The background for this question is a Master level university group project, we're designing a class D sigma delta modulated amplifier which is part of a MIDI synthesizer on a large FPGA.

We're currently attempting to reach 12 bits of performance at 20hz - 20khz final output frequency at over 80% percent power efficiency. Currently we are deciding between trading off output frequency and required noise shaping loop order (2 or 3rd degree).

Now, the issue at hand is inexperience estimating how fast we can drive our external output switches (directly or with drivers). A second order loop would theoretically call for oversampling of 40x ish, to reach 12 bit performance. Which means driving the switches at a frequency of 1.6 Mhz.

Third order loop would bring this down to 960 khz or so at the expense of extra complexity and loop stability considerations.

Exploring high performance mosfets in the ~500mA capability area and low gate charge they seem to have rise and fall times around 5-10ns and turn-off/on delay times of order 10-20ns. Assuming a 1.6Mhz output frequency it means transition times are seemingly creeping up to 5-15% of the period.

What switching frequencies can we expect to reasonably achieve for 50-100mW power delivery either entirely discretely or with the help of mosfet drivers. If necessary we can fabricate a pcb with smd parts and proper layout ?

  • \$\begingroup\$ You will need MOSFET drivers and careful layout, but switching FETs at 1-2 MHz is no problem. Take a look at TI's LM5113 FET driver. It's meant for GAN FETs but it will work with low threshold silicon FETs as well. It has some data on switching up to 5MHz. There are plenty of other FET drivers out there as well. \$\endgroup\$ – John D Feb 18 '15 at 16:07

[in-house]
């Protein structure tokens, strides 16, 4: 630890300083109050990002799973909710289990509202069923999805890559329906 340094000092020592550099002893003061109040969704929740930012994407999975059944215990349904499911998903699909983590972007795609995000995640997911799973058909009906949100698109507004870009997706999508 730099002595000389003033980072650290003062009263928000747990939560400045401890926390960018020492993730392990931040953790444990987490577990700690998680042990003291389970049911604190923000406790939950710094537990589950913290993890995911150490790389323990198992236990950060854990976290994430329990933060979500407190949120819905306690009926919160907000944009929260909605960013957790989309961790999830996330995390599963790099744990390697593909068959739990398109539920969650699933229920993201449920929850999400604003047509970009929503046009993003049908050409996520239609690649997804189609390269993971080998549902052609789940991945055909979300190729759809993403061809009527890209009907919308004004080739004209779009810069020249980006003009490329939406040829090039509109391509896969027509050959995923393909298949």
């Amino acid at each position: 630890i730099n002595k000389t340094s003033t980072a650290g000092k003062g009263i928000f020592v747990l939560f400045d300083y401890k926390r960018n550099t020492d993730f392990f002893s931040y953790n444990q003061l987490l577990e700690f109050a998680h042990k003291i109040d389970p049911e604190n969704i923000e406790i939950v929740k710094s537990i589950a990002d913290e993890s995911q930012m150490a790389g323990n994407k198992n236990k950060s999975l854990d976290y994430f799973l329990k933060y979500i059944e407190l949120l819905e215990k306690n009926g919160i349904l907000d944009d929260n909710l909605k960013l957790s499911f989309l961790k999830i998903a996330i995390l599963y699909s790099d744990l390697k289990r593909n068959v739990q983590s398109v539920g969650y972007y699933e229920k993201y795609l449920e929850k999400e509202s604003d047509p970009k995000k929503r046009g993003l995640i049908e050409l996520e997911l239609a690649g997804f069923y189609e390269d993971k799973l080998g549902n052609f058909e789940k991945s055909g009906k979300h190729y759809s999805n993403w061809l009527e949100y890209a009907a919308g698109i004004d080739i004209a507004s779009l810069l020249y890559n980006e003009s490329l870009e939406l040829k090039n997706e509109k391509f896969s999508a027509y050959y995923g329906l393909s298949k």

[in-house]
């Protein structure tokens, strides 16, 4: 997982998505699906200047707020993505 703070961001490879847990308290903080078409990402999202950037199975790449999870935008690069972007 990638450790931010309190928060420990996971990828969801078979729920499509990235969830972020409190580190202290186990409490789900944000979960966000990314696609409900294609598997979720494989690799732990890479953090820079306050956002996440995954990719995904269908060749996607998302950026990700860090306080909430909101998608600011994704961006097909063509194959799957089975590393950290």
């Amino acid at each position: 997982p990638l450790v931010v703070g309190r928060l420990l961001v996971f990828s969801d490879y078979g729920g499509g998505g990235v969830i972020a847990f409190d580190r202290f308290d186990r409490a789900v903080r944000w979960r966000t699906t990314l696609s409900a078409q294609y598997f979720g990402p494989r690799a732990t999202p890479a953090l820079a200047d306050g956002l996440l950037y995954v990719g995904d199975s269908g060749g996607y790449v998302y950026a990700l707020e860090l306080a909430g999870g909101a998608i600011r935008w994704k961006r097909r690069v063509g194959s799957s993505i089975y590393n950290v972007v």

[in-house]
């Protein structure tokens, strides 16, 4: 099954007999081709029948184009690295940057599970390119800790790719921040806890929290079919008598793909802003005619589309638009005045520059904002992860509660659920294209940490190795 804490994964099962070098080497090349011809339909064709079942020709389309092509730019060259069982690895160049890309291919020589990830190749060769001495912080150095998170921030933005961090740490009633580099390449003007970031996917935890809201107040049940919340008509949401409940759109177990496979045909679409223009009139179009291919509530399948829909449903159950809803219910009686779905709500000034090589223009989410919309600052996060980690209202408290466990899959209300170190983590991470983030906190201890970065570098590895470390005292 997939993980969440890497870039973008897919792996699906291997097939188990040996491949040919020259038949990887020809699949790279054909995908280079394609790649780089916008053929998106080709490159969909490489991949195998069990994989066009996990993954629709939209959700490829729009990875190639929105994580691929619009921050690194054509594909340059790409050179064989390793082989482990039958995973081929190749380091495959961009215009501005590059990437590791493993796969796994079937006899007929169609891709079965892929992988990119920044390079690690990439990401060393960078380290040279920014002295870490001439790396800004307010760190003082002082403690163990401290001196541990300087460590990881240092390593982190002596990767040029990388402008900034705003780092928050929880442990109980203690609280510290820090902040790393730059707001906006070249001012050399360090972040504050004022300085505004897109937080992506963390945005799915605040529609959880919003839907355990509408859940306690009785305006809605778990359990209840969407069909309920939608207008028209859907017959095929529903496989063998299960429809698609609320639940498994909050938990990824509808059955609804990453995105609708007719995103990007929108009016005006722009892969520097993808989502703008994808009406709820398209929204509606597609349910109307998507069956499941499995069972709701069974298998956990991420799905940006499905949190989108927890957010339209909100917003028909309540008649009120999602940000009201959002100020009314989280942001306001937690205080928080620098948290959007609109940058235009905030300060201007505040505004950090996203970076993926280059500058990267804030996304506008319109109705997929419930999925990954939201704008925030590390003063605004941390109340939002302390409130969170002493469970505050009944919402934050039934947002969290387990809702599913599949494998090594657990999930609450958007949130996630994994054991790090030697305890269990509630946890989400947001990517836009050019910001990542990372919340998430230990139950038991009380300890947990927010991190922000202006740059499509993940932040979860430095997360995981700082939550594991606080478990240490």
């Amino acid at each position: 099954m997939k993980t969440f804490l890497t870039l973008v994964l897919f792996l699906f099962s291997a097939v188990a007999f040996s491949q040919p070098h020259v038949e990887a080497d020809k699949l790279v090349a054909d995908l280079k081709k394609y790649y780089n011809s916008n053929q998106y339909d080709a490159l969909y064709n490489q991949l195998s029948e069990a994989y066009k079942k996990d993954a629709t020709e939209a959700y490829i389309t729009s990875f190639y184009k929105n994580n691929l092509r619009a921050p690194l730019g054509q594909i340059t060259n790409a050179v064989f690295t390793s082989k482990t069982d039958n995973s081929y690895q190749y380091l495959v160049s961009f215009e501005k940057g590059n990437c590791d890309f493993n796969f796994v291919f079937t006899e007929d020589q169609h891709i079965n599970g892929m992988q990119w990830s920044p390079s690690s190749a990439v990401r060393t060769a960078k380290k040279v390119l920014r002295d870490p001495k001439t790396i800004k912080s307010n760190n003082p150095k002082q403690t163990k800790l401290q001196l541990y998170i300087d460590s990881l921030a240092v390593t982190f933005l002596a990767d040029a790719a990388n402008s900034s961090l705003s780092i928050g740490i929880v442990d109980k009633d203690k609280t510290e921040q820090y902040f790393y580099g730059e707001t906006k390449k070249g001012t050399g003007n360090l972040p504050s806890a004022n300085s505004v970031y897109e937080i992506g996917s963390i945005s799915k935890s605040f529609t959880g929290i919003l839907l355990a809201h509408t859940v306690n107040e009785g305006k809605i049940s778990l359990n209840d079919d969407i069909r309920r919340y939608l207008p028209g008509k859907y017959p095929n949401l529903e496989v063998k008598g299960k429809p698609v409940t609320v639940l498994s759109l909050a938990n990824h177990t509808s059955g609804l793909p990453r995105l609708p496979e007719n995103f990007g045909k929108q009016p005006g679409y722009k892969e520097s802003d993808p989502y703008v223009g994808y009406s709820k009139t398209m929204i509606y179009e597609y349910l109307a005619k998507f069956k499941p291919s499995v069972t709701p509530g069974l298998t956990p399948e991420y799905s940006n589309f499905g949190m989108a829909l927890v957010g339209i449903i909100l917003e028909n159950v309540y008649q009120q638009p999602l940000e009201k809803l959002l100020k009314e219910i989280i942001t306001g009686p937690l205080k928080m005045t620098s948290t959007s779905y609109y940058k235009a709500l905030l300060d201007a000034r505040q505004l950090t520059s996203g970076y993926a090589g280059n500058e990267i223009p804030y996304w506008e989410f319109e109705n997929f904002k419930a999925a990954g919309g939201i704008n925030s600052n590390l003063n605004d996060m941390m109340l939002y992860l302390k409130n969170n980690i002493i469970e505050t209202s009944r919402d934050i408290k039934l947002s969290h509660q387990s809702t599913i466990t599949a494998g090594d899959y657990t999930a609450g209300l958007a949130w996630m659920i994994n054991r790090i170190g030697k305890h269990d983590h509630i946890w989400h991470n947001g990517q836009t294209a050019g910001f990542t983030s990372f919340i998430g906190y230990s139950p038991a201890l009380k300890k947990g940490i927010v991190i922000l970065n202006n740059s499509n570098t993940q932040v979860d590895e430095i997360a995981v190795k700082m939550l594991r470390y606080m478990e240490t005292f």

Assuming 200mW peak power delivered into 8 ohm load, that gives peak voltage and current of 1.26V and 15mA. V peak to peak required is 2.52V. This is within the realm of logic output with no FET at all, perhaps even directly off of the FPGA, or a simple buffer. Have I forgotten to consider something?

If FETs are used, given the low power level, it does not appear any "special" drivers are needed as long as the drive signals have the correct voltage levels. The switching frequency would be limited by concerns which some you have mentioned and few MHz should be simple. Also, at the low power level, some datasheet values are likely to be quite conservative because they are specified at relatively high voltage and current.

  • \$\begingroup\$ The problem with direct drive from a logic circuit is that those switches won't go low enough impedance when on to attain the efficiency they want into a 8 Ohm load. Hmm, ganging a bunch of line-driver digital outputs together might get you there though. That would certainly make the control very easy. Even if you dedicate a whole chip to each of the four drivers, that's no worse than 4 separate FETs, and a lot simpler to control. \$\endgroup\$ – Olin Lathrop Feb 18 '15 at 19:32
  • \$\begingroup\$ The switch does not see just the impedance of the load, it sees the combined impedance of the load and the inductor. The current is easier to work with. With the stated assumptions, the peak current through the inductor to the load would be around 15mA. \$\endgroup\$ – rioraxe Feb 19 '15 at 16:09

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